The initial Better State site (betterstate.org.au) was built in October 2009 on a drupal platform.
We found that the site was too complex for people to take action, find content and created high barriers for revisitation and engagement.
We had a community of people who were linked to one or two services and were interested in how the umbrella campaign was running, but also wanted specific news and events from their delegates, union leaders and activists. They wanted to know about the service area they were involved with, not necessarily updates from all arms of the campaign.
Although there’s no such thing as a sure bet in Australian politics, a NSW Coalition government in 2011 is about as close as you’re likely to get. (The bookies have Labor at $6.25 to win next year. You won’t find those sort of odds in any 2011 NRL fixture.)
This climate of certainty makes a traditional approach to election time campaigning impossible.
Joe Hockey is swanning around the airwaves like the coolest kid at school, convinced he’s discovered a new fad that’s sure to catch on. It’s called regulation and it rocks.
Of course many old hands may wonder whether all Joe has done is stumble upon a bit of retro, like some early Midnight Oil recordings, but right now Joe is stoked, he’s got a new tattoo and everyone is checking him out. Even the Greens want to play with him.
Still, if the old post-election cliche that the ‘people always get it right’ has any sort of credibility, Joe’s biggest risk is he’ll soon be overtaken by a bunch of converts who want to take the trend way more seriously than a wide-boy with a beat-box can.
As the latest Essential Report shows, there are votes to be won in regulating the bastard banks, especially in a week when Westpac is tipped to tip the Big Four’s profits over the $20 billion mark.
If political progressives want to stop the ALP from drifting to the Right, energetically backing the decision to move women and children out of immigration detention looks like a good place to start.
Prime Minister Julia Gillard and Immigration minister Chris Bowen took the new minority government’s first truly brave decision last week, yet all they got was a sullen acceptance from a Left still acting like jilted lovers after the disappointments of the election campaign.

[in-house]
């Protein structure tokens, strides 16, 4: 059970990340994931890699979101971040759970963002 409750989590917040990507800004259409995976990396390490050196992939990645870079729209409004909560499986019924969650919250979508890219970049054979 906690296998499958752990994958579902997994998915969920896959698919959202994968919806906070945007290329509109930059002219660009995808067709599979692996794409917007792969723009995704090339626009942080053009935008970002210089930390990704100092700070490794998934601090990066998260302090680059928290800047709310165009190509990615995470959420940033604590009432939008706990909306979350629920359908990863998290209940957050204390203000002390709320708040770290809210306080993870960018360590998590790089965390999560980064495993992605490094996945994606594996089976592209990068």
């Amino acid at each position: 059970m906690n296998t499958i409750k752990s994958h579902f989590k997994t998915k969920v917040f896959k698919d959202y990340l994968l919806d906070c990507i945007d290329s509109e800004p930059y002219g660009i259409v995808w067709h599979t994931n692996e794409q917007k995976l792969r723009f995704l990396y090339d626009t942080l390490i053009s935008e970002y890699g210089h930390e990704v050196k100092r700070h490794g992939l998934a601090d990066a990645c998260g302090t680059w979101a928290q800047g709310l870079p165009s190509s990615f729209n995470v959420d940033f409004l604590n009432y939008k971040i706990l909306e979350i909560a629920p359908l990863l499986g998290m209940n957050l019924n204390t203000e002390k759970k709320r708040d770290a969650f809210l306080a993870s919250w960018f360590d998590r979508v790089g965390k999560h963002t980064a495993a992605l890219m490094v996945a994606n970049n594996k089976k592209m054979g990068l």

As the Federal Government attempts to quell the backlash to its plans to save the Murray Darling by slowing the process to a crawl, it would do well to consider the lessons of the recently aborted Emissions Trading Scheme.
If there were a structured training program for politicians (and maybe there should be) the former Rudd government’s failure to deliver on its commitment to address climate change would be a required text.
It is a story of how tortured process can kill off reform, confuse would-be supporters, drain the public of confidence in their government and ultimately leave leaders in a no-win situation.
Attempting to manage public confidence in the war in Afghanistan, the Labor Party is exposing its left flank in a way that calls into question three decades of political centrism.
These are challenging times for the ALP, with minority control in Canberra, hand-wringing election post mortems and flagging state administrations around the nation. A key theme appears to be ‘Labor has lost its way’.
But what is the ALP way? Since at least the Whitlam era, Labor orthodoxy has been that the occupation of the centre ground was a precondition for electoral success. Careers were built on the tough work of shifting Labor from ideological dogma to more pragmatic policies.
New paradigms notwithstanding, the first week of the 43rd Parliament of Australia has confirmed a continuation of the gladiatorial contests that have characterised Australia’s model of presidential politics.
And that means a confronting truth for both Julia Gillard and Tony Abbott: the public’s perceptions of their personal strengths and weakness are central to the success of their respective political projects.
There was a time when character research was a dark art, the province of party focus groups, only dusted of at election time when attacks would be constructed around a candidate’s lack of ticker (read weight) or stubbornness (read age). The modern opinion polling means today it’s all out in the open.
It’s time to put an end to all this partisan negativity. At a time when people are looking to our leaders for vision, it is great to see a political party step up with a long-term vision for the nation.
I am referring of course to the Coalition’s decision to destroy the National Broadband Network and all who promote it and instead uphold Australian values by promoting a more leisurely pace of download.
While the public may be firmly behind the NBN as detailed in today’s Essential Report, I wonder how many have really thought through the implications of faster efficient broadband on their already busy and cluttered lives.
Read Essential's ongoing research on the public response to Covid-19.